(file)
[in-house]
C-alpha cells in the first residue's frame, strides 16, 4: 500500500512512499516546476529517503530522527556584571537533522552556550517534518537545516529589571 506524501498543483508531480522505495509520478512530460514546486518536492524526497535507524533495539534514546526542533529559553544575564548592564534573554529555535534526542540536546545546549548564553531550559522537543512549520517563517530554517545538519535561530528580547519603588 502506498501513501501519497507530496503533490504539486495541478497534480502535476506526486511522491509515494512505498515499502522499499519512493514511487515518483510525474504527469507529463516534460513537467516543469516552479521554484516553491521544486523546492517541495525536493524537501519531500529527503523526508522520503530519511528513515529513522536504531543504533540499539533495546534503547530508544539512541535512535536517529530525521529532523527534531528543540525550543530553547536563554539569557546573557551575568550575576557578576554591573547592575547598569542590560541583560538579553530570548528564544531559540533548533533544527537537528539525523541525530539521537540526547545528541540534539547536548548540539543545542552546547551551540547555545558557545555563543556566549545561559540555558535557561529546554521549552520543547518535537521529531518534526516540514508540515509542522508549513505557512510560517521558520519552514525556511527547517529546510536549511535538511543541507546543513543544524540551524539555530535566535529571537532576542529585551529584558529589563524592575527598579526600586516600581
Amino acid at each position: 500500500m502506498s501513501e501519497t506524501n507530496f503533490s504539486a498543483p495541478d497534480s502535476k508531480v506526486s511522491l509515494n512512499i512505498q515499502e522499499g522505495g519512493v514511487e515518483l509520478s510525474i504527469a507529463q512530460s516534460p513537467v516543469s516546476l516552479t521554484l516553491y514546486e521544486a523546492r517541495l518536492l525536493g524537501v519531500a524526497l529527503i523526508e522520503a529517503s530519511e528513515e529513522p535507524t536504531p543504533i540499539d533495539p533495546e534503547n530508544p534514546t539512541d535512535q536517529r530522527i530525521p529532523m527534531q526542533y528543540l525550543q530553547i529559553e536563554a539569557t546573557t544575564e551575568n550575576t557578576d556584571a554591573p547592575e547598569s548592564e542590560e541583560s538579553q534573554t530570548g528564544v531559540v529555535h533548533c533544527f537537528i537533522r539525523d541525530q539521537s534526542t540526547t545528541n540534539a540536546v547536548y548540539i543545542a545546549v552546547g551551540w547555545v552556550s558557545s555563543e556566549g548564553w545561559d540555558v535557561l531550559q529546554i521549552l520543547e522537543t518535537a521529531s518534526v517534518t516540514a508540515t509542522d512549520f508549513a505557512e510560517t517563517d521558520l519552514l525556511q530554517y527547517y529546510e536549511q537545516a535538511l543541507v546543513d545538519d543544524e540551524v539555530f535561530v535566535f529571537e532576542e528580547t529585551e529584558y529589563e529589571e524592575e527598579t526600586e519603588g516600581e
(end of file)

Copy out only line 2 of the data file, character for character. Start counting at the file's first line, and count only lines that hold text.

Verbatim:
C-alpha cells in the first residue's frame, strides 16, 4: 500500500512512499516546476529517503530522527556584571537533522552556550517534518537545516529589571 506524501498543483508531480522505495509520478512530460514546486518536492524526497535507524533495539534514546526542533529559553544575564548592564534573554529555535534526542540536546545546549548564553531550559522537543512549520517563517530554517545538519535561530528580547519603588 502506498501513501501519497507530496503533490504539486495541478497534480502535476506526486511522491509515494512505498515499502522499499519512493514511487515518483510525474504527469507529463516534460513537467516543469516552479521554484516553491521544486523546492517541495525536493524537501519531500529527503523526508522520503530519511528513515529513522536504531543504533540499539533495546534503547530508544539512541535512535536517529530525521529532523527534531528543540525550543530553547536563554539569557546573557551575568550575576557578576554591573547592575547598569542590560541583560538579553530570548528564544531559540533548533533544527537537528539525523541525530539521537540526547545528541540534539547536548548540539543545542552546547551551540547555545558557545555563543556566549545561559540555558535557561529546554521549552520543547518535537521529531518534526516540514508540515509542522508549513505557512510560517521558520519552514525556511527547517529546510536549511535538511543541507546543513543544524540551524539555530535566535529571537532576542529585551529584558529589563524592575527598579526600586516600581